Studio Visit: Martina Thornhill

The effortlessly chill Martina Thornhill had us over to her home ceramics studio. Martina and her husband, Drew, converted the garage of their Mt. Tabor home into a functional space for her and her beautiful work. She graciously walked us through her intricate process; Martina hand builds EVERY ONE of her pieces, and for those of you who don’t know much about ceramics - that's real intense. Hand building is a process that she admits is not conducive to making large quantities but something that ensures that each piece she makes is unique and requires her presence. Martina embraces her curiosity and playfulness, carrying it over into her work by experimenting with interesting clay bodies and custom glazes. Working with clay has always been therapeutic for her; self taught she has been able to turn it into a full-time gig. 

1. What has been your biggest obstacle?

    Myself. I was, and at times still am, so worried about what "real" artists would think of my work. Whether I was original enough, interesting enough, good enough. There was this deep feeling of insecurity like I was waiting for someone to call me out on not knowing what I was doing and the fear of putting myself and my designs out there and possibly being rejected really held me back for years. Those fears still surface every time I move in a new creative direction, but I've gotten better at talking myself through them and remembering that whether or not my work sells does not define it's value. Do I feel proud of it? Does it represent me in the way I hoped? Those ideas are more important.

2. What or who inspires your design?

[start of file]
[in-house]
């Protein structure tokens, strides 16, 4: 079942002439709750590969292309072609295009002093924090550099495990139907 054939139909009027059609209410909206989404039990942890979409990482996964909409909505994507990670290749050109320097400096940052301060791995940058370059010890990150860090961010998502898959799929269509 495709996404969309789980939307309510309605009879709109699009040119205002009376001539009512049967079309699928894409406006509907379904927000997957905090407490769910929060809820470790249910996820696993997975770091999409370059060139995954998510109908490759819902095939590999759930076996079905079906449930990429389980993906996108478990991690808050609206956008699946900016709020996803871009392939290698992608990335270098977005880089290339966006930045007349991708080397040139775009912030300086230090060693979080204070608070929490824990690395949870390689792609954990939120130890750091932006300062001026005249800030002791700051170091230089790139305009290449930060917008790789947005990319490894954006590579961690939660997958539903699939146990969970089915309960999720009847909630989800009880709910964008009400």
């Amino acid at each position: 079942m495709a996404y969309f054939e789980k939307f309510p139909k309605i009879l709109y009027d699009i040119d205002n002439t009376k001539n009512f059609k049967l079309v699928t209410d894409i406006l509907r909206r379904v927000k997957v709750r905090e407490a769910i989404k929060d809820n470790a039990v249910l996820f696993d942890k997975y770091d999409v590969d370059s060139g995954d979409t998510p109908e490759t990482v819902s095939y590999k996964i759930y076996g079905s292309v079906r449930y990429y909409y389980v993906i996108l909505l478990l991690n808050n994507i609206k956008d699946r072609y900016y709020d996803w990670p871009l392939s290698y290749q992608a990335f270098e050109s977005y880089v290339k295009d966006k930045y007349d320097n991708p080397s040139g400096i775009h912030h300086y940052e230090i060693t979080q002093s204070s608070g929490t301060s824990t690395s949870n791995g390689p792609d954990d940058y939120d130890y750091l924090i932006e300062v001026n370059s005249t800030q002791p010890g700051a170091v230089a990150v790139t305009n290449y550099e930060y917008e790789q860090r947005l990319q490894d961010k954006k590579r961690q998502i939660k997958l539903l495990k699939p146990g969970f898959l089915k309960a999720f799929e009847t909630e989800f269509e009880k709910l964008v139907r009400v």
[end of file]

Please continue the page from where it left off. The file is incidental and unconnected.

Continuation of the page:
Lately I've been pulling a lot of inspiration from Japanese ceramics, ancient artifacts, shells and natural textures. Expanding into more sculptural work while still allowing each piece to be functional has been a really enjoyable challenge that has me searching out vintage pottery and designs books everywhere I go in the hope of finding new glaze recipes and intriguing shapes that could possibly be translated into ceramics.

3. What is your favorite part of your studio?

It's proximity to my house. Ceramics is such a time based art with each step based on moisture levels. If things get too dry too fast, they crack. If you work on something that's too wet, it could collapse. Being able to check on pieces throughout the day and sneak in even 30 minutes worth of work whenever I can would be so much more difficult if my studio wasn't next door.

4. Your favorite thing about your workspace?

     After years of using communal ceramic studio space it feels so wonderful to have a space that is completely mine. I can step away and when I come back everything is exactly where I left it.